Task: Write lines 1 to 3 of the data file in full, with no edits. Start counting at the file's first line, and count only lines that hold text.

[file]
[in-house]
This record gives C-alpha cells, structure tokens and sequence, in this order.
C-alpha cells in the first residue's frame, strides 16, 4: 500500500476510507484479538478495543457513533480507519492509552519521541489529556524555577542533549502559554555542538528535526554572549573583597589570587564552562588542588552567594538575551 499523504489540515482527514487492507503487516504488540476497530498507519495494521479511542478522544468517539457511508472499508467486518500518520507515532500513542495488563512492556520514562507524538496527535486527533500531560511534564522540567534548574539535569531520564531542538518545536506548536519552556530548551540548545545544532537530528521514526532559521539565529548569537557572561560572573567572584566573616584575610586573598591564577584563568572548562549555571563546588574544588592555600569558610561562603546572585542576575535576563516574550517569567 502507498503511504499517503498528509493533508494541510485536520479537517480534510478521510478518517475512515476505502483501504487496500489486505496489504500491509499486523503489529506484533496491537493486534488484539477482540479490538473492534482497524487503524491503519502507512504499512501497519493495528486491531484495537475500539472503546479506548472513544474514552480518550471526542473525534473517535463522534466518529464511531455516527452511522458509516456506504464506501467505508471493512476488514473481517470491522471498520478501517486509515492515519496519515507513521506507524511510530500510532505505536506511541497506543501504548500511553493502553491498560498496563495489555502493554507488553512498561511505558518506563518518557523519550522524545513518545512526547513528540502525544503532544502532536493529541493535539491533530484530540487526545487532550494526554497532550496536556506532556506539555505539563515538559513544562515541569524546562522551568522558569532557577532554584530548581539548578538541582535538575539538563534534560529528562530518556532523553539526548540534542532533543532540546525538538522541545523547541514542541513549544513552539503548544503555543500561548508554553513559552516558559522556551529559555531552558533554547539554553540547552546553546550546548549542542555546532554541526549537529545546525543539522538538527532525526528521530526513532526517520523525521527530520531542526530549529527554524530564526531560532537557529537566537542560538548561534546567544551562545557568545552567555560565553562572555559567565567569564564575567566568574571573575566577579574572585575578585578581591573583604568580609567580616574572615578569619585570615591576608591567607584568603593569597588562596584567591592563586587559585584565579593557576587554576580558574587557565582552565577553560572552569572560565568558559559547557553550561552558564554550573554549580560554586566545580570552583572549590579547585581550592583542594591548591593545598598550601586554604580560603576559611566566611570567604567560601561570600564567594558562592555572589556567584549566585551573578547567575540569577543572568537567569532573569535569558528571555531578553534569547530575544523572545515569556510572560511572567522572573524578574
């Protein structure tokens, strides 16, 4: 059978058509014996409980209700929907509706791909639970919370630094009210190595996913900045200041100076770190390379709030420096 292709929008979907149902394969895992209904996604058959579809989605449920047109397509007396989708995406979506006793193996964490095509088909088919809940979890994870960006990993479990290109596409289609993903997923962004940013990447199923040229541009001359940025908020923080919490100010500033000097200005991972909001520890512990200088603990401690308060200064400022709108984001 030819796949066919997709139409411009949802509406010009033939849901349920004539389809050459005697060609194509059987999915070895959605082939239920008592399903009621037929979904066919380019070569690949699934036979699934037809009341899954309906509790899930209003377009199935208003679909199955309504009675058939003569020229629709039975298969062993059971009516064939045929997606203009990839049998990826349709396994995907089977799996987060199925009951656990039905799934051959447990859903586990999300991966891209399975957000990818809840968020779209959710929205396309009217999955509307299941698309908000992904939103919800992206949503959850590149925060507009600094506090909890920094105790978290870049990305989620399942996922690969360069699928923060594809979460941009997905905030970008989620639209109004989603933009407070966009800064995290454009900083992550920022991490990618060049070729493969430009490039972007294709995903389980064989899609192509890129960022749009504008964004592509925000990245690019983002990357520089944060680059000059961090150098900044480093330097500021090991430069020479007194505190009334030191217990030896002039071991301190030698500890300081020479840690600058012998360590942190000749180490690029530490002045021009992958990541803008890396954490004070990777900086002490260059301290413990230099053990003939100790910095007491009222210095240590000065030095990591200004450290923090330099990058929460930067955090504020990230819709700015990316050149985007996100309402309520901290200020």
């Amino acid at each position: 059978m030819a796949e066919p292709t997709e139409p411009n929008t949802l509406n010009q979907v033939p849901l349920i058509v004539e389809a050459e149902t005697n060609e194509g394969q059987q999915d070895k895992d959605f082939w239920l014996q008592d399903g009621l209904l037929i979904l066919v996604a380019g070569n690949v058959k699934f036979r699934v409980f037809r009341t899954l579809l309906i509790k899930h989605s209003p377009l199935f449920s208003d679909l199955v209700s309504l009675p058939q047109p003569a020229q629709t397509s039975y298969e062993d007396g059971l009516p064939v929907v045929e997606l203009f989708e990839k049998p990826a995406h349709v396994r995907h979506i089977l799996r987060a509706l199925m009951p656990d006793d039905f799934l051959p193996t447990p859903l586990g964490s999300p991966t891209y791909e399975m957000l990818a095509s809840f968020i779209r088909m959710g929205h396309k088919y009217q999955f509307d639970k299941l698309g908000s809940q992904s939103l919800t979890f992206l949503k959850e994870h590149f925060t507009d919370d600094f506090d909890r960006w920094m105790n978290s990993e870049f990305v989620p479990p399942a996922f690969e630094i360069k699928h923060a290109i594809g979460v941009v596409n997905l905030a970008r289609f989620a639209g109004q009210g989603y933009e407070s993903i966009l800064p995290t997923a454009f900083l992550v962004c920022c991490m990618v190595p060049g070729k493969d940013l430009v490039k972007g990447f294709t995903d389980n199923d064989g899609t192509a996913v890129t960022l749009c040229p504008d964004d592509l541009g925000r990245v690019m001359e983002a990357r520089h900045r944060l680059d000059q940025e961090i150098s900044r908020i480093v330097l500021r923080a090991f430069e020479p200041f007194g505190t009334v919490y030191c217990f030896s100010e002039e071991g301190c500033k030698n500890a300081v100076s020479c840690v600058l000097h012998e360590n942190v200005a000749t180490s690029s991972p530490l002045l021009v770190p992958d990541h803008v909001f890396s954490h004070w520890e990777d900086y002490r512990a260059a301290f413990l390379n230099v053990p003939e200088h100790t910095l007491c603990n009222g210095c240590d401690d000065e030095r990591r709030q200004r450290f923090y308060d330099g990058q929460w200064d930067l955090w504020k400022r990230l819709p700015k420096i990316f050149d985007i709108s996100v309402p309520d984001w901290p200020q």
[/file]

[in-house]
This record gives C-alpha cells, structure tokens and sequence, in this order.
C-alpha cells in the first residue's frame, strides 16, 4: 500500500476510507484479538478495543457513533480507519492509552519521541489529556524555577542533549502559554555542538528535526554572549573583597589570587564552562588542588552567594538575551 499523504489540515482527514487492507503487516504488540476497530498507519495494521479511542478522544468517539457511508472499508467486518500518520507515532500513542495488563512492556520514562507524538496527535486527533500531560511534564522540567534548574539535569531520564531542538518545536506548536519552556530548551540548545545544532537530528521514526532559521539565529548569537557572561560572573567572584566573616584575610586573598591564577584563568572548562549555571563546588574544588592555600569558610561562603546572585542576575535576563516574550517569567 502507498503511504499517503498528509493533508494541510485536520479537517480534510478521510478518517475512515476505502483501504487496500489486505496489504500491509499486523503489529506484533496491537493486534488484539477482540479490538473492534482497524487503524491503519502507512504499512501497519493495528486491531484495537475500539472503546479506548472513544474514552480518550471526542473525534473517535463522534466518529464511531455516527452511522458509516456506504464506501467505508471493512476488514473481517470491522471498520478501517486509515492515519496519515507513521506507524511510530500510532505505536506511541497506543501504548500511553493502553491498560498496563495489555502493554507488553512498561511505558518506563518518557523519550522524545513518545512526547513528540502525544503532544502532536493529541493535539491533530484530540487526545487532550494526554497532550496536556506532556506539555505539563515538559513544562515541569524546562522551568522558569532557577532554584530548581539548578538541582535538575539538563534534560529528562530518556532523553539526548540534542532533543532540546525538538522541545523547541514542541513549544513552539503548544503555543500561548508554553513559552516558559522556551529559555531552558533554547539554553540547552546553546550546548549542542555546532554541526549537529545546525543539522538538527532525526528521530526513532526517520523525521527530520531542526530549529527554524530564526531560532537557529537566537542560538548561534546567544551562545557568545552567555560565553562572555559567565567569564564575567566568574571573575566577579574572585575578585578581591573583604568580609567580616574572615578569619585570615591576608591567607584568603593569597588562596584567591592563586587559585584565579593557576587554576580558574587557565582552565577553560572552569572560565568558559559547557553550561552558564554550573554549580560554586566545580570552583572549590579547585581550592583542594591548591593545598598550601586554604580560603576559611566566611570567604567560601561570600564567594558562592555572589556567584549566585551573578547567575540569577543572568537567569532573569535569558528571555531578553534569547530575544523572545515569556510572560511572567522572573524578574